On the afternoon of 8th March as Lata returned from school her grandmother noticed some strange shift in Lata’s behavior. Usually, Lata used to come home from school in a very cheerful and joyful mood. She used to chat a lot with her grandmother narrating all the stories and their morals, about which she had got knowledge in the school. Today she was very quiet and lip locked. She did not even respond to her grandfather’s welcome note on reaching home.
She went straight in her room and was sitting quietly in one corner engrossed in deep thoughts. Her grandmother was very much concerned about her silence and tried to strike a conversation with her. After many attempts, she was successful to make Lata speak out.
Lata’s school has celebrated the women’s day. And in the speech given by her teacher, Lata learned the great work done by Savitribai Phule, an Indian social reformer, and poet. Lata was very upset, after learning about the huge initiative taken by Savitribai Phule, about women empowerment by starting first girl’s school in Pune. Her grandmother was still confused that what is so upsetting in learning that.
Lata was 10 years old and had a 14 year’s old elder brother. Her family included father, mother, and grandparents. They had a conservative middle-class environment at home. Lata was being brought up in a family where both her parents were working.
She had always noticed the unequal treatment her father and mother were given after coming home tired from work. She also experienced the difference between being a woman and man in contributing to household chores. Though her parents were well educated she had always seen her mother doing all the chores at home and how her grandmother expected her mother doing everything as she was the daughter in law.
Lata was unable to find a logical reason behind the fact that why her mother is subject to do all work alone at home, when she was equally working like her dad in the job.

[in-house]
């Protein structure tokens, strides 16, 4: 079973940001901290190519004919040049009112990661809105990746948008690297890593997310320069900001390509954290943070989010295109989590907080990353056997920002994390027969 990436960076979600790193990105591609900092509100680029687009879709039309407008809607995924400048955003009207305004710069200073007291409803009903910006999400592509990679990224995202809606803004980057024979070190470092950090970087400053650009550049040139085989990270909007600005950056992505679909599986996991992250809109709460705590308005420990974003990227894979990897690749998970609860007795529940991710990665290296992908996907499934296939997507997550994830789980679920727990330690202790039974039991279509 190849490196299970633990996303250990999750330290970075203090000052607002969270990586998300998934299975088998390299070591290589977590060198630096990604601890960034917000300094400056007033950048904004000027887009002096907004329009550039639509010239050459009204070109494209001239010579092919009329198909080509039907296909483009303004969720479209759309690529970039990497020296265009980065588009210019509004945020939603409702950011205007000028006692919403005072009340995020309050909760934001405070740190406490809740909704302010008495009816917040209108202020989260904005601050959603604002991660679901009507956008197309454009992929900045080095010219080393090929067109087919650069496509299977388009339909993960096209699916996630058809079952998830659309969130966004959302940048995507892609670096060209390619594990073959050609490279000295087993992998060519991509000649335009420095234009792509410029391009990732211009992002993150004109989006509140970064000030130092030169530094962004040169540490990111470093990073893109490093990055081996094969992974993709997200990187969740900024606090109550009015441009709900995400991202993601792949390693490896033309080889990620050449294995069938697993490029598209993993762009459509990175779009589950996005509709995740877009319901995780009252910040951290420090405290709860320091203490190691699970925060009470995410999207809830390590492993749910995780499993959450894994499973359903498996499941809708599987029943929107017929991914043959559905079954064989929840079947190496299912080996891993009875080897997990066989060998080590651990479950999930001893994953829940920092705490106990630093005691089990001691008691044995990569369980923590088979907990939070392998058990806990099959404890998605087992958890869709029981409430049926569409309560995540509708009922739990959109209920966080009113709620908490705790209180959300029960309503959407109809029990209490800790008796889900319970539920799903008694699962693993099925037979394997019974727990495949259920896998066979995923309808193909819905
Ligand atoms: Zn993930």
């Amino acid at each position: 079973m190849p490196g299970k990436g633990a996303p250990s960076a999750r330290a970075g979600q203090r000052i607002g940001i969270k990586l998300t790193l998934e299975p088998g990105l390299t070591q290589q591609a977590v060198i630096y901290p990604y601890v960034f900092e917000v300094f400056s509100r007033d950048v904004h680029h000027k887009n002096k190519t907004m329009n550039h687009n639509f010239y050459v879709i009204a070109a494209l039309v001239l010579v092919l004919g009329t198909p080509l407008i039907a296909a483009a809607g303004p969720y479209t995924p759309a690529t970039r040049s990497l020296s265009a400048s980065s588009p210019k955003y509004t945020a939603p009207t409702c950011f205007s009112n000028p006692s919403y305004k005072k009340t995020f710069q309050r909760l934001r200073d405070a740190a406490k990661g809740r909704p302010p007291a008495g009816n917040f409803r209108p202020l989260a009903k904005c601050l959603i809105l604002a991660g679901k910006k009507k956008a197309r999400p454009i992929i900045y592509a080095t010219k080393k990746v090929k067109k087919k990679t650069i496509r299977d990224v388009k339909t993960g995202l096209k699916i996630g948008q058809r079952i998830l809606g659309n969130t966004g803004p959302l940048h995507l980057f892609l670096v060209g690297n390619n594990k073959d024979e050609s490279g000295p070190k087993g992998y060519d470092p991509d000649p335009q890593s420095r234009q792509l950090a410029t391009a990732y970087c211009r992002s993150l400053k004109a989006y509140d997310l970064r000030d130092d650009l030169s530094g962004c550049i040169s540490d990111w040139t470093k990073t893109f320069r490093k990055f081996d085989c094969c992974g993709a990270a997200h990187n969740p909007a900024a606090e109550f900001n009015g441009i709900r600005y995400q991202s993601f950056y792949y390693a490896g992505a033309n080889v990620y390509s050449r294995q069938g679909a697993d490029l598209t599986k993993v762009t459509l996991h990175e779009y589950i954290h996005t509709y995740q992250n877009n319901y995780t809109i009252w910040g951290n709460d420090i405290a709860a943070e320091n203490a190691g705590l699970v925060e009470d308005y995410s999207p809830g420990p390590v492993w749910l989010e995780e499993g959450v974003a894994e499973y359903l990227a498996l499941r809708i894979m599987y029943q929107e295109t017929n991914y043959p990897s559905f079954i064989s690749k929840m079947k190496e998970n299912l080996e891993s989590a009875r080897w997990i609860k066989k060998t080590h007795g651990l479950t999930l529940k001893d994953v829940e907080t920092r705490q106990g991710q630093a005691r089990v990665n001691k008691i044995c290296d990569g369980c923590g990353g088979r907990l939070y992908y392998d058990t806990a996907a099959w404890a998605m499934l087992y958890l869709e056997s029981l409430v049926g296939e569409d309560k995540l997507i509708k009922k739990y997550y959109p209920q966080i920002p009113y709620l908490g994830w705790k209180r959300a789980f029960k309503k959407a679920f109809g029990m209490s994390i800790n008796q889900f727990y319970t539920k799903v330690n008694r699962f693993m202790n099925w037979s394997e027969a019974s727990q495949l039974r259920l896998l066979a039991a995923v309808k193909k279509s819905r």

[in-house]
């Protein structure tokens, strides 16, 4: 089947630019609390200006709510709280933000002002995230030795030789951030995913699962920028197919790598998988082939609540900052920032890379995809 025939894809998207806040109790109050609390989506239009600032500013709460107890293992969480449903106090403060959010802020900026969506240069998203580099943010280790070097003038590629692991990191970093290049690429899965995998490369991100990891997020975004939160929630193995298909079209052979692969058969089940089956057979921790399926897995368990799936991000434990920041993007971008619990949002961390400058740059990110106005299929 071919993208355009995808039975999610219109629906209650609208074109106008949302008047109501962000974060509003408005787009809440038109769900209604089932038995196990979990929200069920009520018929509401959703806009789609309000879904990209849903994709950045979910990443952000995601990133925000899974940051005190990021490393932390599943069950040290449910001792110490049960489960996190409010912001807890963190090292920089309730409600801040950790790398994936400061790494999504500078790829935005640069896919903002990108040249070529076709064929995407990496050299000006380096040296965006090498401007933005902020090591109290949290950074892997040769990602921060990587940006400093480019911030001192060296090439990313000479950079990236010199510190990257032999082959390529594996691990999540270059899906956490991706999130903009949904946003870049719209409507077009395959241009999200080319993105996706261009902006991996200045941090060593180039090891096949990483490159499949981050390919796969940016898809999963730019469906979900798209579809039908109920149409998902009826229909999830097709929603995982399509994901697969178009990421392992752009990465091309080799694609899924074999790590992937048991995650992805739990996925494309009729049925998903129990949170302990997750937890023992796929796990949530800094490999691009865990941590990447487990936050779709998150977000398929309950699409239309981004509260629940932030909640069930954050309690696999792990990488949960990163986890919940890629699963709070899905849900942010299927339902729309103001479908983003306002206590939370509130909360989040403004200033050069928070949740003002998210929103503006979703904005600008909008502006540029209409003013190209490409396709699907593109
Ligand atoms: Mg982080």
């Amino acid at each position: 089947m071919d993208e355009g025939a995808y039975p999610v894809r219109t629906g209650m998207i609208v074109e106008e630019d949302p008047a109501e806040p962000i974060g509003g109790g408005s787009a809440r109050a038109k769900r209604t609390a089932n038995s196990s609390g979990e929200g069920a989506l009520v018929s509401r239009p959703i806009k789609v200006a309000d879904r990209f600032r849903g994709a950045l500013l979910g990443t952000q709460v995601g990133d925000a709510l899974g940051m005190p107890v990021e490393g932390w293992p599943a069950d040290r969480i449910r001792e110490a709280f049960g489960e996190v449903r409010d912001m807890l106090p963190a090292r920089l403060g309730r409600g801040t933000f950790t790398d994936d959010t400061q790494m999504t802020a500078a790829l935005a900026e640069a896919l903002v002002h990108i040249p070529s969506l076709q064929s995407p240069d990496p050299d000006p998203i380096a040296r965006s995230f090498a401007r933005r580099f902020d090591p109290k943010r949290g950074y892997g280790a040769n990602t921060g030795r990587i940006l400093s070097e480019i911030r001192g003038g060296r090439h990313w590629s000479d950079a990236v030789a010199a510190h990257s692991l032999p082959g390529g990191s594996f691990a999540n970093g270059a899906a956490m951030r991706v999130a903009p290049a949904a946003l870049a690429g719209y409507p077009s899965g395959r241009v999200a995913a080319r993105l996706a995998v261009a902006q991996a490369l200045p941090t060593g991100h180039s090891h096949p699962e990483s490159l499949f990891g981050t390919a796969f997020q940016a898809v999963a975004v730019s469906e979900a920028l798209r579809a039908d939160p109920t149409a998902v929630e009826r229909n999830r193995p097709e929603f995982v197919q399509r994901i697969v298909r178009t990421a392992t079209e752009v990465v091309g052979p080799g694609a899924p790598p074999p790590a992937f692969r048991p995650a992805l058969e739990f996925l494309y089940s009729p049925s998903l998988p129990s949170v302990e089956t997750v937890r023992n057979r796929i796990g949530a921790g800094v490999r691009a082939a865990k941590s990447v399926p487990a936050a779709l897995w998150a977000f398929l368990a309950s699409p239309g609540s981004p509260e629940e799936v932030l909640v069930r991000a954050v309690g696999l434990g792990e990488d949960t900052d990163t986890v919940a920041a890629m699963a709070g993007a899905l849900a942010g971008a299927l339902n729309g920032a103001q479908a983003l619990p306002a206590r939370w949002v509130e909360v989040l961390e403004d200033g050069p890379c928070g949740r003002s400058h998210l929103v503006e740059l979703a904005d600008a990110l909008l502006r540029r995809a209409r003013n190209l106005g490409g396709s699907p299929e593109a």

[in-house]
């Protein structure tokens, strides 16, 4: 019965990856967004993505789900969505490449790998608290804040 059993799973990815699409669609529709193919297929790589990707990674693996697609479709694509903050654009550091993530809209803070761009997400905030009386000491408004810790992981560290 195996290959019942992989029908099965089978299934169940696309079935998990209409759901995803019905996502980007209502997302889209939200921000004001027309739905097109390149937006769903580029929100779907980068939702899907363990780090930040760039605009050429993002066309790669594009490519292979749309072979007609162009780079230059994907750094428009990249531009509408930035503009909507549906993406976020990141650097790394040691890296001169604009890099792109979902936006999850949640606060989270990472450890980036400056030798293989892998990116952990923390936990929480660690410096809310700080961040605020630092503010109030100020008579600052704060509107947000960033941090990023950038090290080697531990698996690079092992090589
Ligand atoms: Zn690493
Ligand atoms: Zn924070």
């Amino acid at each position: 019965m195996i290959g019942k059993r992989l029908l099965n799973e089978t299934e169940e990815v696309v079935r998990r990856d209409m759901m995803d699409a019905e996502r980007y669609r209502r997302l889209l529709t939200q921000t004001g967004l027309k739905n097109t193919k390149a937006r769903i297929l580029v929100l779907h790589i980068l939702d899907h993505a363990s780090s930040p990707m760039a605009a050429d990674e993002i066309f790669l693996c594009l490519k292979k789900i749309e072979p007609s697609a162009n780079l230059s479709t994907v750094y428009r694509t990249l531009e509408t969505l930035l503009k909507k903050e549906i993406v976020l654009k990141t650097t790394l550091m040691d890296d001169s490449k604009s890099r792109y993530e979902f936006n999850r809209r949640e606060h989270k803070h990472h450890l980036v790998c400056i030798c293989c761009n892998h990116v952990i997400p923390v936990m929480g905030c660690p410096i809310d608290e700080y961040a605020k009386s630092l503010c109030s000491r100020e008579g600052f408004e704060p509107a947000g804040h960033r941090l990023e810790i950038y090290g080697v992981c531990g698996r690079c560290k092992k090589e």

Lata was so much confused on learning the history of women empowerment. She was unable to understand whether women are really empowered or they are now becoming slaves under the wave of women empowerment.
If we leave a smaller fraction of the higher class and upper-middle-class society then in rest of the category women are empowered only by the knowledge that created awareness to work along with men and still be the slaves at the house.
Is this what we call women empowerment?
Lata’s reaction triggers our thought process as well. Does women empowerment means just giving equal opportunity for females to complete their education, compete in the male-dominated working environment to create their identity for utilizing this education?
Is women empowerment forcing more responsibilities and roles on the women to juggle through?
As a coin has two sides, similarly women empowerment also comes with its benefits and challenges at the same time. The confusion which Lata experienced throws light on the topic that who is responsible for this situation, a woman or a man? Yes, I am asking you who needs to take charge of bringing in the real change in women’s and men’s equality.
A woman should take the charge of women empowerment. She should not wait for the change to happen in the society. It’s fruitless to hope and wait for the men to empower women. A mother can bring this change in the next generation men. She can bring the revolution by inculcating the equality principle in upbringing her sons to learn to share the roles and responsibilities in all aspect right from earning to doing small household chores.
It’s the revolution from one generation to other, that will bring massive transformation in the way the women are treated at home and even at work. As they always say that, if a man is educated only one person gets educated, and when a woman is educated an entire generation is educated. It’s my sincere urge to all the mothers to take charge of empowering the women by bringing a small shift in upbringing your sons.
Let’s take charge. Let’s create empowerment for women’s in the real sense.